A Savior of the Jews

Pope Pius XII at the signing of the Reichskonkordat on 20 July 1933 in Rome.

A Savior of the Jews

We have just been told about Pope Pius XII’s exploits on behalf of the Jews. What were they, really?

“How many people took risks in the middle of the war to hide Jews so that they were not killed, starting with Pius xii?” commented Pope Francis in a morning Mass early this month. “They risked their skin! But it was an act of mercy to save the lives of those people!”

Francis’s recent comments have been trumpeted by the Catholic Church as a means of reversing a negative image of Pope Pius xii for his oft-criticized silence and lack of action during World War ii against Nazi Germany’s atrocities. Pope Benedict xvi in 2008 made similar comments about Pope Pius xii: “Wherever possible he spared no effort in intervening in their [the Jews’] favor either directly or through instructions given to other individuals or to institutions of the Catholic Church.”

Pope Francis and Emeritus Pope Benedict xvi are some of the most powerful men on Earth. When they speak, billions listen. What are we to make of their comments? Rather than Pius being either mute or even accessory to the murderous Nazi regime, should he instead be remembered as a savior of the Jews? Has Pope Pius really just been given a bad rap?

John Cornwell thought so. A practicing Catholic and fellow of Jesus College in Cambridge, Cornwell was well aware of the arguments against Pius xii. He took it upon himself to vindicate the pope by undergoing a massive biographical project. Reaching out to the Vatican, and assuring them that he was on the side of the pope, Cornwell was given unprecedented access to the closed Vatican archives.

Partway into his research, Cornwell stated that “I found myself in a state I can only describe as moral shock. The material I had gathered, taking the more extensive view of Pacelli’s [Pius’s given name] life, amounted not to an exoneration but to a wider indictment.” And thus Cornwell’s research produced his famous book under the condemning title Hitler’s Pope.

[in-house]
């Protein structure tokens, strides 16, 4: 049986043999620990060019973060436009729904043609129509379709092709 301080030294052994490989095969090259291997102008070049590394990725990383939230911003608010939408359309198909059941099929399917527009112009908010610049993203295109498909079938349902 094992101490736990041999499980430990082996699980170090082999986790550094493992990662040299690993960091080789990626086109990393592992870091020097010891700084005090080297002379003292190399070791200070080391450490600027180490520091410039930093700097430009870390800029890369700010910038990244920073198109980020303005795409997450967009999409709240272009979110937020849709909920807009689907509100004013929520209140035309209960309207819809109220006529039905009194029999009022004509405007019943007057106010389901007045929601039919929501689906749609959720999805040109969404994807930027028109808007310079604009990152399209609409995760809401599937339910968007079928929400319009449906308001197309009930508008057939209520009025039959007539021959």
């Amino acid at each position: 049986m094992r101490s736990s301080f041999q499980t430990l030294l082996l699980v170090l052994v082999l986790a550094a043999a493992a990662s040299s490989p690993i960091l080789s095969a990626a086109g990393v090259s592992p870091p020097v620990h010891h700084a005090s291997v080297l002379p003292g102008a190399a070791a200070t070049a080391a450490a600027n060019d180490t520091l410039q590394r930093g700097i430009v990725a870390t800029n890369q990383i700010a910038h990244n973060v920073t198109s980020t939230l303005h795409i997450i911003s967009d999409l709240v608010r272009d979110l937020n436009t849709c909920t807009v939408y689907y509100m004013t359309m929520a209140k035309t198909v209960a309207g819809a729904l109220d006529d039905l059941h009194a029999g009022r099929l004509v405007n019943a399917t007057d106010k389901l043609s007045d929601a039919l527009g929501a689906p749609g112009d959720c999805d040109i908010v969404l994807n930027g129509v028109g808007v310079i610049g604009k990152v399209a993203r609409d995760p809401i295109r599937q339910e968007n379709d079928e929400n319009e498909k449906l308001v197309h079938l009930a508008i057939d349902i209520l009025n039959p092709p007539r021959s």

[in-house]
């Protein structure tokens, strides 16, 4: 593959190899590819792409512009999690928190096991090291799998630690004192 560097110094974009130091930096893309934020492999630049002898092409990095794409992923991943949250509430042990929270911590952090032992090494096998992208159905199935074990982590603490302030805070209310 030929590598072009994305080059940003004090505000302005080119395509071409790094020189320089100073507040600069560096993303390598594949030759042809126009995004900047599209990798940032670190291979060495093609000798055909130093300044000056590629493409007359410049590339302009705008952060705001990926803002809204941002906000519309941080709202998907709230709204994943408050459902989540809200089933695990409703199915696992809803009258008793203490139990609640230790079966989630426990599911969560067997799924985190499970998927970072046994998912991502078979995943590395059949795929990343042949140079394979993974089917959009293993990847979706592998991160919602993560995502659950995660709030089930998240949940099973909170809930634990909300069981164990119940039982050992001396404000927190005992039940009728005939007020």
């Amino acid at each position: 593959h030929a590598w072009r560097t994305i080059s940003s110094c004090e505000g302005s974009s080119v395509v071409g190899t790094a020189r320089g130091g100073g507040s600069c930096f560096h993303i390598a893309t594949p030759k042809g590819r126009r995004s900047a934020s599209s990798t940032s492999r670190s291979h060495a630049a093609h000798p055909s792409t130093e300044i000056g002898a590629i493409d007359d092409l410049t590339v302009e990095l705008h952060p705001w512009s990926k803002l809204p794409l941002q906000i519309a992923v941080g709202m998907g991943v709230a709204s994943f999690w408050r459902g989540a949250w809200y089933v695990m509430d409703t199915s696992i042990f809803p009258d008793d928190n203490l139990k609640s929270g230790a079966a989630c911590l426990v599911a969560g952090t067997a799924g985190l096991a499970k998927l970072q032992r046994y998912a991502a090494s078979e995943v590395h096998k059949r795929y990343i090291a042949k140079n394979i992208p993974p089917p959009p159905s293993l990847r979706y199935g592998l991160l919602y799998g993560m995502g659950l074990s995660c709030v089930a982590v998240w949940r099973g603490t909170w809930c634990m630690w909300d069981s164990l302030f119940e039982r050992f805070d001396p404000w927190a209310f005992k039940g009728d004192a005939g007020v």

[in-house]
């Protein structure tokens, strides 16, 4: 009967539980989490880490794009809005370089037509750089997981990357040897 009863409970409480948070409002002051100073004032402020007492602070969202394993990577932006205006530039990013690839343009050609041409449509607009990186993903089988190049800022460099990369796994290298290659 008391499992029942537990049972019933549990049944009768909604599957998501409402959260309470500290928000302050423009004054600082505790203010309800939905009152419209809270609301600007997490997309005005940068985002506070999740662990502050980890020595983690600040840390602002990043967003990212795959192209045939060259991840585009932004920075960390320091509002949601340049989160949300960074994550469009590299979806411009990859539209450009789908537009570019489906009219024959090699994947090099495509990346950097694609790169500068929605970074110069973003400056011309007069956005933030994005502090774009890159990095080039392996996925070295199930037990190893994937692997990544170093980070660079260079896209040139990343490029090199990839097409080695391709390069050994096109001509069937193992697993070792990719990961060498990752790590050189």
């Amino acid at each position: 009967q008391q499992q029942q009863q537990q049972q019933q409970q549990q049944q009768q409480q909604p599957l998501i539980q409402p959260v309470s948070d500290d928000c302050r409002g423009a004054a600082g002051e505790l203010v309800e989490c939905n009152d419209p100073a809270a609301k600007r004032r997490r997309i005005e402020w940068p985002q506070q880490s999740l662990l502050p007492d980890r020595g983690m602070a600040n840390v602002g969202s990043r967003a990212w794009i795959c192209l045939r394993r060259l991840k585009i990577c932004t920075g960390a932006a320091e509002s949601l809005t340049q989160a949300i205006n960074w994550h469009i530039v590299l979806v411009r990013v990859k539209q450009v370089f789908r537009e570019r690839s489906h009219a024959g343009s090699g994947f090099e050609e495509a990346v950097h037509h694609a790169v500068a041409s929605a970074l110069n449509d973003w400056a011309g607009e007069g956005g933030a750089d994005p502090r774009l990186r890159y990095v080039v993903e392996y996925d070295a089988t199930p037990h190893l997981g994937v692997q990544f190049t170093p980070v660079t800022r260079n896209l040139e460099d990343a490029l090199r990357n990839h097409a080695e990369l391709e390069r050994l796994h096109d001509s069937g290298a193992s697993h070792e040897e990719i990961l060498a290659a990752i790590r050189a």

Since coming out with the book, Cornwell has faced a backlash from the conservative Catholic community. One of those critics is Peter Gumpel, a senior Vatican official in charge of Pius xii’s beatification process—part of the journey in officially making Pius a saint. Gumpel regards Cornwell’s work as “totally worthless” historically, assuring that it will not factor into his official assessment of Pius.

Where does Pope Pius xii’s criticism come from?

Prior to his pontificate, Cardinal Eugenio Pacelli was the chief signatory of the Reichskonkordat. This was a treaty between the Vatican and Hitler’s government, signed in 1933. The treaty guaranteed the rights of Roman Catholics in Germany, but also essentially removed all political opposition to the growing Nazi Party. The Catholic Church agreed not to engage in political activities. Bishops were required to take an oath of loyalty to the government of the Reich—Hitler’s government. Hitler clearly understood the signing to signify that he had won the church’s approval. He stated that the German-Vatican pact was a “great achievement” that would notably help “in the developing struggle against international Jewry.” Despite some opposition from those within the Catholic Church, Pope Pius allowed the treaty to stand—in fact, it remains in force to this day.

As Europe devolved into war, the cruelty of the Nazi war machine became obvious—especially the roundup and extermination of Jews. Pius was repeatedly adjured to speak out against the genocidal activities, by both the Allies and Jewish groups. Finally, in December 1942, Pius used a Vatican radio address to make the statement that thousands “sometimes only by reason of their nationality or race are marked down for death or gradual extinction.” This is recorded as having been Pius’s strongest statement against Hitler’s actions. No specific mention, however, was made of Jews, Nazis or Hitler.

Ten months later, nearly 400 SS troops descended on Rome and rounded up 1,060 Jews. They were interred for two days in a building within half a mile from the Vatican. Pius, it has been revealed, was one of the first to know of the situation. Yet without resistance, the Jews were loaded into cattle cars and transported to Auschwitz. Within one week, over 800 of them were gassed to death. Only 15 survived the war. One of the survivors discussed the pope’s actions—or lack thereof—with 60 Minutes presenter Ed Bradley. She was found lying on a pile of corpses by the Allied liberators—the only woman of the surviving 15 who had been deported from Rome. She had suffered a particularly gruesome fate, having been used as a guinea pig for the infamously evil Dr. Josef Mengele’s medical experiments. She said to Ed Bradley:

Didn’t the pope know where they were taking us? Didn’t he ask himself where those railroad tracks ended up? We were right under his window, but his voice wasn’t lifted. Nobody came, not even to save a child.

In defense of the pope, Gumpel states that after hearing news of the roundup, Pius sent his secretary of state, Cardinal Luigi Maglione, to summon the German ambassador and make a strong protest. This “strong protest” was actually recorded in the Vatican archives.